After spending several weeks online and at various ski shops, I choose the Atomic Seventh Heaven 76 ski (157 cm length) with XTL9 bindings and Dalbello Aspire 75 boots. My skiing level is intermediate (moving toward advanced) and my goals are: increased speed and better cutting and turning. Here is what I learned and experienced…

Ski Boots

I start with boots because they are the most important part of the package. I researched and tried on 5 different brands of boots, including Atomic, Nordica, Salomon, Lang and Dalbello. Each manufacturer has their own concept of how a boot is made and what they focus on in terms of fit, function (ski level and skier goals), comfort and style.

While all boots had great features, I choose the Dalbello Aspire 75s. This women’s ski boot is for the intermediate to low-advanced skier. The boot was incredible from the moment I put it on my feet. Hard shell material on the outside with the most soft, plush boot lining I’ve ever felt on the inside. It is insanely comfortable! Low cuff hinges allow the boot to fit comfortably around varying leg/calf shapes and sizes (no more pain or bruising!); tapered heels with an added heel lift (or use the ramp angle inclinator to adjust heel angle) allows me to lean forward naturally versus constantly aligning myself forward for more controlled, faster skiing while using less energy; four adjustable aluminum buckles enable fine tuning and a seriously accurate fit. There is also a flip hinge on the back of the boot for easier walking in the lodge (yeah!) Ladies, these are seriously stylish boots – shiny black with gold and white scrolling around the outside – very sweet! Check out this Aspire 75 boot video.

Skis and Bindings

It’s hard to judge ski and binding performance in the shop so I recommend a lot of investigation and talking to the experts in ski shops. I got varying opinions but ultimately pieced it together on the following information... First, you must purchase women’s skis because they are designed specifically to balance the fact that women have less muscle and strength than men. Women’s ski bindings are mounted slightly further forward on the skis, which enables us to have the forward lean necessary for controlled skiing (which men have naturally on their skis). This is so important, not only for control, but so we don’t expend unnecessary energy and tire too fast (when you are tired, you fall more often). Having the correct skis for women also provides us better speed and turning. If you want to know more about women’s skis, check out this video for details.

While I looked at different brands of women’s skis and did my own research, I found the staff at ski shops most helpful. They were informed and focused on three factors; my current skiing level (intermediate); my skiing goals (faster speed and better turning and cutting); and the type of terrain I skied on (hard, packed powder on mostly groomed Northeast terrain). It was pretty simple after that. We talked about quality of the brand, ski shapes, ski length, pricing and that I wanted something to coordinate with my new Dalbello boots (they didn’t care so much about that, but I did!) I choose the Atomic Seventh Heaven 76 skis with XTL9 bindings (their recommendation) 157 cm. Check them out here.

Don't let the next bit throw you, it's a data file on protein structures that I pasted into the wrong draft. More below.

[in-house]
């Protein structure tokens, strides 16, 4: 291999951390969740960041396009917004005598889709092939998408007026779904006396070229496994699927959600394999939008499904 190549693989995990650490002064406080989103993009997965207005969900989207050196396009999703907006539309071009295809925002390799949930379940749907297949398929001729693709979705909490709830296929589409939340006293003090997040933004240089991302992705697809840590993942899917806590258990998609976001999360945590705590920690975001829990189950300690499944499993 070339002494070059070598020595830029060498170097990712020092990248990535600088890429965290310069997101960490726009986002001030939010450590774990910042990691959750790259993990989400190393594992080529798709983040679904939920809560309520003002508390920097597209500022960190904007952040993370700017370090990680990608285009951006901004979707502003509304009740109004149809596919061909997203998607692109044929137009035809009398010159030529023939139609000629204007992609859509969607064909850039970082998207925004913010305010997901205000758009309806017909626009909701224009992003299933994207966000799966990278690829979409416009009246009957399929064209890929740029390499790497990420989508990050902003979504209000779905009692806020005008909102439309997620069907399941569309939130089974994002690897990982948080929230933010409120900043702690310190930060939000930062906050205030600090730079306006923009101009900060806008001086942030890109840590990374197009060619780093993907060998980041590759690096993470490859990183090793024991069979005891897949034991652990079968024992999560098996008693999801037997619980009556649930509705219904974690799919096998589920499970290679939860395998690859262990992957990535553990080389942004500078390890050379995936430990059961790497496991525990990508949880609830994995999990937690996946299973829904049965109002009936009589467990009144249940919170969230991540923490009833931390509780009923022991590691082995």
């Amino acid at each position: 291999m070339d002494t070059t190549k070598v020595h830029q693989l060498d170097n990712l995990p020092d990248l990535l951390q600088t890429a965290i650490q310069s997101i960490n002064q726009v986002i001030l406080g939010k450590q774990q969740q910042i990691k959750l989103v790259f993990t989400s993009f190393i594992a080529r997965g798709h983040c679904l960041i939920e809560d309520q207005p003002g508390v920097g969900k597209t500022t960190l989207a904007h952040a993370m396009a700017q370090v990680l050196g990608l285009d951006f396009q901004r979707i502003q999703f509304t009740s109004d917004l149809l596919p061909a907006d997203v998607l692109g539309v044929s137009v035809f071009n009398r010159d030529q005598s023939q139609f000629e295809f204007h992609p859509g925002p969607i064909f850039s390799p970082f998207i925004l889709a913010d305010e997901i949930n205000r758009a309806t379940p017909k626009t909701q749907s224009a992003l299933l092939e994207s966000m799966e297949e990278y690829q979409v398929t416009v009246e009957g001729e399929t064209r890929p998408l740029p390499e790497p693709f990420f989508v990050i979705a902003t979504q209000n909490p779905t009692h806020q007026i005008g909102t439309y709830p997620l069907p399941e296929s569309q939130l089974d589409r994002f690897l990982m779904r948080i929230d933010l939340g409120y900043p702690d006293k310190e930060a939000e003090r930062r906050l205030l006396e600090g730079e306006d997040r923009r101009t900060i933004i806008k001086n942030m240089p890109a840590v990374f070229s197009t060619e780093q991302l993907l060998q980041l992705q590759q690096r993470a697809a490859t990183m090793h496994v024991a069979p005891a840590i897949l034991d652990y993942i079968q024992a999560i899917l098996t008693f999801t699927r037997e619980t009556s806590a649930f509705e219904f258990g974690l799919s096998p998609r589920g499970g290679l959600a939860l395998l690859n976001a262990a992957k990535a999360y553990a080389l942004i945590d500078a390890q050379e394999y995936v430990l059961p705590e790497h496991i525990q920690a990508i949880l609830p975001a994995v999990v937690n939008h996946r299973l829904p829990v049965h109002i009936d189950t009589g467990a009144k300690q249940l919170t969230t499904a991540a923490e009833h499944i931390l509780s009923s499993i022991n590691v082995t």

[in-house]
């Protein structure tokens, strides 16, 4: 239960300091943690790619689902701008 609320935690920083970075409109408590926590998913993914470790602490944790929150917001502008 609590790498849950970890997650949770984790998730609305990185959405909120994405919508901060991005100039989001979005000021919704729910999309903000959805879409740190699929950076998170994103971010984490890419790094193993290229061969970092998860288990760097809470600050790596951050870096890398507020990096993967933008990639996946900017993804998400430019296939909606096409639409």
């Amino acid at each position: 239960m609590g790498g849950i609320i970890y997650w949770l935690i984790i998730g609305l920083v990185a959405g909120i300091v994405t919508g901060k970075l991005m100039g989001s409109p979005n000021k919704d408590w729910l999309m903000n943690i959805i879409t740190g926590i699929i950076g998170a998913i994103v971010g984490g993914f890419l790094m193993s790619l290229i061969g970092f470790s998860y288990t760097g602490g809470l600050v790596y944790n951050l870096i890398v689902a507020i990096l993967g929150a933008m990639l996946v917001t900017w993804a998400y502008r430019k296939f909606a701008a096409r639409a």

These skis are for intermediate to low expert; have a strong edge hold for great cutting and turning; a little longer length for speed; and torsion flex control sectors, which adapt to specific terrain. The perfect ski for my level, goals and terrain. That worked out nicely based on my goals and I cannot wait to try them out!

A word about ski poles – you need them! Buy a basic pole that is the correct size. To determine your size; flip the pole upside down, grab it just below the basket and be sure that it’s at the same height as your bent elbow. Pretty straight forward.

Getting the right ski gear makes all the different in your overall ski experience—from performance to safety to comfort… not to mention how you will feel afterward!

Ski package pricing can range anywhere from $700 (on the low side) to several thousand. But, again, it is worth the investment. My best advice: compare, shop sales and shop at the end of the season for best prices!

Finally, as I mentioned in an earlier post… do not, by any means, forget your helmet!

Tuesday, March 2, 2010

Tomgirl’s Picks of the Week: March 2, 2010

And the theme of the week is… shopping! Tomgirls love adventure but (we’re girls, afterall!), we also love a good shopping expedition. While each Tomgirl Tour features breath-taking adventure, there is a reason why shopping is a top vacation activity, so our tours also feature opportunities to explore the best local shopping destinations. Here are a few of our favorites from (of course!) our Tomgirl tours….

St. John Sojourn: What's the best accent to days in the sun, exploring the exhilarating adventure to be found in St. John? Shopping in Cruz Bay!

White Mountains Adventure: When we are done with our zipline and indoor sky-diving, we unwind at Settlers Green outlets... all the bargain-hunting fun you expect from a fabulous outlet shopping experience!

Green Mountains Escape: While this tour features Segways, hot air balloons and culinary delights (among other adventures), we love the time we spend browsing and shopping at the Church St. Marketplace.

Red Rock Rendezvous: Sedona has so much to offer, it isn't easy to fit all the adventure into one week. But, we do! And we manage to take a break to shop, too!


Not shopping related, but we adore Wanderlust magazine, and think you will, too. The appeal of this U.K. based publication is best summarized by its tagline: The magazine for people with a passion for travel. Love!